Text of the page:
Prostatitis patients have medical costs from about a quarter higher to twice as high as the costs for other men. The information was gleaned from the electronic medical records of participants in the HMO Kaiser Permanente Northwest in Portland, Oregon. The researchers compared costs for 5,241 men with a diagnosis of either chronic prostatitis or “prostatitis not otherwise specified” with costs for 15,723 other men the same age who had been in the health plan for the same amount of time. The men ranged in age from 25 to 80. The differences almost entirely attributable to outpatient care (doctor visits) and prescriptions and not to hospital care, indicating that the increased costs were, in fact, because of prostatitis. The mean annual costs were $4,387for men with prostatitis versus $2,689 for other men, and the median annual costs were $1,506 for men with prostatitis compared with $948 for other men. Because prostatitis is such a common diagnosis, the cost to society is substantial, the investigators pointed out.

PREVALENCE, POPULATIONS, AND RISK FACTORS

Prevalence of and risk factors for prostatitis in African American men: the Flint Men’s Health Study

Lauren P Wallner*, Stephanie Daignault, James E. Montie, John T. Wei, Aruna V. Sarma, Ann Arbor, MI

Because African American men have often not been included in studies of the prevalence of and risk factors for prostatitis, these researchers surveyed 703 African American men aged 40 to 79 years in Genesee County, Michigan, which includes the city of Flint. The investigators found that about 7% of the men reported their doctor had diagnosed prostatitis. The odds of prostatitis were higher in men who had had moderate to severe lower urinary tract symptoms, and the odds were lower in men who were physically active. Smoking and alcohol consumption did not appear to be risk factors. These results suggest a role for BPH and prior infection and inflammation in the development of prostatitis, said the researchers. Also, they noted that this is the first study to show reduced odds of prostatitis with increased physical activity.

The association of previous sexual, physical, and emotional abuse and chronic prostatitis/chronic pelvic pain syndrome (CP/CPPS): Results from the Boston Area Community Health (BACH) Survey

Jim C. Hu*, Michael J. Barry, Boston, MA; Carol L. Link, Watertown, MA; Mary McNaughton-Collins, Boston, MA; John B. McKinlay,, Boston, MA

In the Boston Area Community Health (BACH) study, researchers surveyed a diverse, urban sample of men about their history of sexual, physical, emotional abuse. They also interviewed a random sample of 2,301 men, including 700 black, 766 Hispanic, and 835 white men, about prostatitis symptoms with questions that were based on the NIH-CPSI. One hundred nineteen men scored 10 or more on the pain and urinary symptom scales, indicating they may have had CP/CPPS. Statistical analysis showed that men who had CP/CPPS symptoms were two to three times more likely than the other men to have been abused as children or adults.

Comparison of demographic and clinical characteristics of the Malaysian and National Institutes of Health chronic prostatitis cohort

Shaun W H Lee*, Phaik Yeong Cheah, Men Long Liong, Kah Hay Yuen, Penang, Malaysia; Anthony J Schaeffer, Chicago, IL; Kathleen Propert,, John N Krieger, Seattle, WA

CP/CPPS affects men similarly in North America and Malaysia. In both populations, chronic pelvic pain and urinary symptoms had severe effects on quality of life. Researchers compared NIH-CPSI scores in 488 North American men who participated in the NIH Chronic Prostatitis Cohort with those of 332 men who participated in the Malaysian Chronic Prostatitis Cohort. The North American men were recruited from seven tertiary referral centers, and the Malaysian men were drawn from six general urology practices in northern Malaysia. All met the same definition of CP/CPPS. There were some significant differences, however. The quality of life NIH-CPSI subscore was significantly worse (mean 8.6) for the Malaysian men than the North American men (mean 7.7). There were also some differences between the populations in the location, number of sites, and types of pain/discomfort. The Malaysian men were also significantly less likely to have had antibiotics (95% vs 22%), anti-inflammatory medications (40% vs 67%), phytotherapy (3% vs 54%), biofeedback (2% vs. 6%), or urologic procedures (6% vs 33%). The North American men were significantly more likely to report previous genitourinary disease, urologic surgery, psychiatric disease, dermatologic disease, gastrointestinal disease, or musculoskeletal disease. Comparing diverse populations could provide important insights into the disease and the factors that determine clinical outcomes, said the investigators.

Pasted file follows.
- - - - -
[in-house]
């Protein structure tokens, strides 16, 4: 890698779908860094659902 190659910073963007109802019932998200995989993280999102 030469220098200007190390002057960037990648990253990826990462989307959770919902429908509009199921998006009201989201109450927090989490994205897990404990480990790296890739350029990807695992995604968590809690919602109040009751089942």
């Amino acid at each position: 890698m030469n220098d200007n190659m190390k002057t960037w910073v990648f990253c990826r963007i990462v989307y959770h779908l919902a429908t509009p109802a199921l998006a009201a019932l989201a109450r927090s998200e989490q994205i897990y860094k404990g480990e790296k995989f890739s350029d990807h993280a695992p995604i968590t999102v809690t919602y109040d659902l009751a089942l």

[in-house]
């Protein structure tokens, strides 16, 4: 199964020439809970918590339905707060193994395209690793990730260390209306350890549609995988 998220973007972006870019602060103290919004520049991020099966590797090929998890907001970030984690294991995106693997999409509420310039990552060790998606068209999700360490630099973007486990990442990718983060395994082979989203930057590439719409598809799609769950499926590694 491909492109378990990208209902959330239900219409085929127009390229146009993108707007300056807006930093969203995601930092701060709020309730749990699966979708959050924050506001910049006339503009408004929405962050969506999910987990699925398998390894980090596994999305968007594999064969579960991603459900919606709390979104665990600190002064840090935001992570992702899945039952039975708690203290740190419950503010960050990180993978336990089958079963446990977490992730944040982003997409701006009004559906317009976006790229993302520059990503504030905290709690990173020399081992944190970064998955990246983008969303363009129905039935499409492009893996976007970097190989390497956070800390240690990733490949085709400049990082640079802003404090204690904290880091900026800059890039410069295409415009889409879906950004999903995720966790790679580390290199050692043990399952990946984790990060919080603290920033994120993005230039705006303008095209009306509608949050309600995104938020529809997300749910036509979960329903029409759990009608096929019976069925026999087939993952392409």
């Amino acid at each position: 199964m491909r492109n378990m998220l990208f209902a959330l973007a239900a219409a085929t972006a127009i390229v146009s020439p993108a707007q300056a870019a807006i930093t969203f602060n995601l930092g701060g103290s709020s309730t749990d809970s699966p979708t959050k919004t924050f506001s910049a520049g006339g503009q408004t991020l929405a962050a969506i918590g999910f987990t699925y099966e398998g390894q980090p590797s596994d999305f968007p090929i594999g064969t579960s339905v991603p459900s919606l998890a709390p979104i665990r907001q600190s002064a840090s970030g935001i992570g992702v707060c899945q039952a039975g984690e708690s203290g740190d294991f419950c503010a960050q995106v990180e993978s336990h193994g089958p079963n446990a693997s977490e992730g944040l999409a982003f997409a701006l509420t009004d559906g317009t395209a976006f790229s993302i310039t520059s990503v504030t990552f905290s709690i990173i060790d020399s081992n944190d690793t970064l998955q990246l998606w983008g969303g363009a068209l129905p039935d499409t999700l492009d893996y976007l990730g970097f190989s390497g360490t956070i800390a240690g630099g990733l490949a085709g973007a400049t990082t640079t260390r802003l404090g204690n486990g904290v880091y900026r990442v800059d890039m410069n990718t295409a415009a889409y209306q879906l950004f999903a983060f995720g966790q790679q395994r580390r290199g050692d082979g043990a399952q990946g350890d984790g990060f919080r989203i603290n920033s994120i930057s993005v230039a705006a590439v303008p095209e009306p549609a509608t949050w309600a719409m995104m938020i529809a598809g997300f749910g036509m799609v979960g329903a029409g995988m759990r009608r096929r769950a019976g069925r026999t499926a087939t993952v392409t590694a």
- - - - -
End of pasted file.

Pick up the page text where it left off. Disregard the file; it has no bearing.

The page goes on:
POTENTIAL CAUSES

Chronic pelvic pain syndrome patients show evidence of allostatic overload

Jaeseop Lee, Boston, MA; J. Curtis Nickel, Joe Downey, Kingston, ONCanada; Michael R Freeman, Jordan D Dimitrakov*, Boston, MA

Some researchers have theorized that painful bladder syndrome/interstitial cystitis PBS/IC is more than a pelvic problem that has a foundation in abnormalities of the neuroendocrine system, specifically in the hypothalamic-pituitary-adrenocortical (HPA) axis. That brain-pituitary gland-adrenal gland feedback system is responsible for the “fight or flight” reactions in response to stress. When adrenal gland hormones don’t put the brakes on the feedback system, the result is called “allostatic overload.” Now, a new study implies the HPA axis may also be dysfunctional in men with CP/CPPS. In the urine and expressed prostatic fluid of men with CP/CPPS, these researchers measured levels of markers thought to indicate allostatic overload. Those markers included corticotropin releasing hormone (CRH), neuropeptide Y (NPY), dehydroepiandrosterone (DHEA), epidermal growth factor (EGF), and galanin. (CRH, released from the hypothalamus, stimulates the pituitary gland to release corticotropin, which in turn stimulates the adrenal gland to release various hormones, including cortisol, which “puts the brakes” on the system, and sex steroids, such as DHEA, which is a precursor of estrogen and testosterone. NPY and galanin are nervous system transmitters. EGF is a growth factor that is elevated in IC patients’ urine.) NPY and galanin levels were significantly lower and CRH and DHEA levels were significantly higher in CP/CPPS patients than in healthy men. The investigators developed a score for allostatic overload based on the medical literature about these markers and found scores to be high in men with CP/CPPS. Therapies to treat CP/CPPS could be targeted at this system.